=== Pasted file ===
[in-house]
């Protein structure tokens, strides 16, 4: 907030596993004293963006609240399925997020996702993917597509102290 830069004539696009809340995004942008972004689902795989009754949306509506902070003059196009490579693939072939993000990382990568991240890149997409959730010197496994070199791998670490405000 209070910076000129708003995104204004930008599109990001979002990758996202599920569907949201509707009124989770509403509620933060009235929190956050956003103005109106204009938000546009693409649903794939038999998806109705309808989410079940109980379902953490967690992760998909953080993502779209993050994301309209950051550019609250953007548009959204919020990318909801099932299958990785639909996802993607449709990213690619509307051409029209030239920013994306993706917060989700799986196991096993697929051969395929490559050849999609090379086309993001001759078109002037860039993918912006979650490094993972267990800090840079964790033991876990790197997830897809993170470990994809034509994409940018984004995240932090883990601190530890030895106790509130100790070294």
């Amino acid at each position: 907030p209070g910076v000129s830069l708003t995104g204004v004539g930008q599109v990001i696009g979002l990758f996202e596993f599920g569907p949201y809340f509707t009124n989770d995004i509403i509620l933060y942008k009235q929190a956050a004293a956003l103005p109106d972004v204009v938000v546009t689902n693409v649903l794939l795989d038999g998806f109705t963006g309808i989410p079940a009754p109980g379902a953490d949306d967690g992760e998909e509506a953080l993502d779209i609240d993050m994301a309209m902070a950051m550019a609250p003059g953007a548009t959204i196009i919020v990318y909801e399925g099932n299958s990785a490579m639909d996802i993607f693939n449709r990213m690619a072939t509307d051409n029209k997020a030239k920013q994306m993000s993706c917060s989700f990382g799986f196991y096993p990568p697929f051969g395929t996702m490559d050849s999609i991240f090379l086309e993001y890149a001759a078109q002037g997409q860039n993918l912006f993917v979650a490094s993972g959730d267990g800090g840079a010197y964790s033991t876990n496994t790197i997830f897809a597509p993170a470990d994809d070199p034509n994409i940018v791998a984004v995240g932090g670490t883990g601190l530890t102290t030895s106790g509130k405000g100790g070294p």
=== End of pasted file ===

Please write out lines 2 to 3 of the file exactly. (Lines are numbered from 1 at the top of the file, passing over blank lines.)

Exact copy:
């Protein structure tokens, strides 16, 4: 907030596993004293963006609240399925997020996702993917597509102290 830069004539696009809340995004942008972004689902795989009754949306509506902070003059196009490579693939072939993000990382990568991240890149997409959730010197496994070199791998670490405000 209070910076000129708003995104204004930008599109990001979002990758996202599920569907949201509707009124989770509403509620933060009235929190956050956003103005109106204009938000546009693409649903794939038999998806109705309808989410079940109980379902953490967690992760998909953080993502779209993050994301309209950051550019609250953007548009959204919020990318909801099932299958990785639909996802993607449709990213690619509307051409029209030239920013994306993706917060989700799986196991096993697929051969395929490559050849999609090379086309993001001759078109002037860039993918912006979650490094993972267990800090840079964790033991876990790197997830897809993170470990994809034509994409940018984004995240932090883990601190530890030895106790509130100790070294």
């Amino acid at each position: 907030p209070g910076v000129s830069l708003t995104g204004v004539g930008q599109v990001i696009g979002l990758f996202e596993f599920g569907p949201y809340f509707t009124n989770d995004i509403i509620l933060y942008k009235q929190a956050a004293a956003l103005p109106d972004v204009v938000v546009t689902n693409v649903l794939l795989d038999g998806f109705t963006g309808i989410p079940a009754p109980g379902a953490d949306d967690g992760e998909e509506a953080l993502d779209i609240d993050m994301a309209m902070a950051m550019a609250p003059g953007a548009t959204i196009i919020v990318y909801e399925g099932n299958s990785a490579m639909d996802i993607f693939n449709r990213m690619a072939t509307d051409n029209k997020a030239k920013q994306m993000s993706c917060s989700f990382g799986f196991y096993p990568p697929f051969g395929t996702m490559d050849s999609i991240f090379l086309e993001y890149a001759a078109q002037g997409q860039n993918l912006f993917v979650a490094s993972g959730d267990g800090g840079a010197y964790s033991t876990n496994t790197i997830f897809a597509p993170a470990d994809d070199p034509n994409i940018v791998a984004v995240g932090g670490t883990g601190l530890t102290t030895s106790g509130k405000g100790g070294p």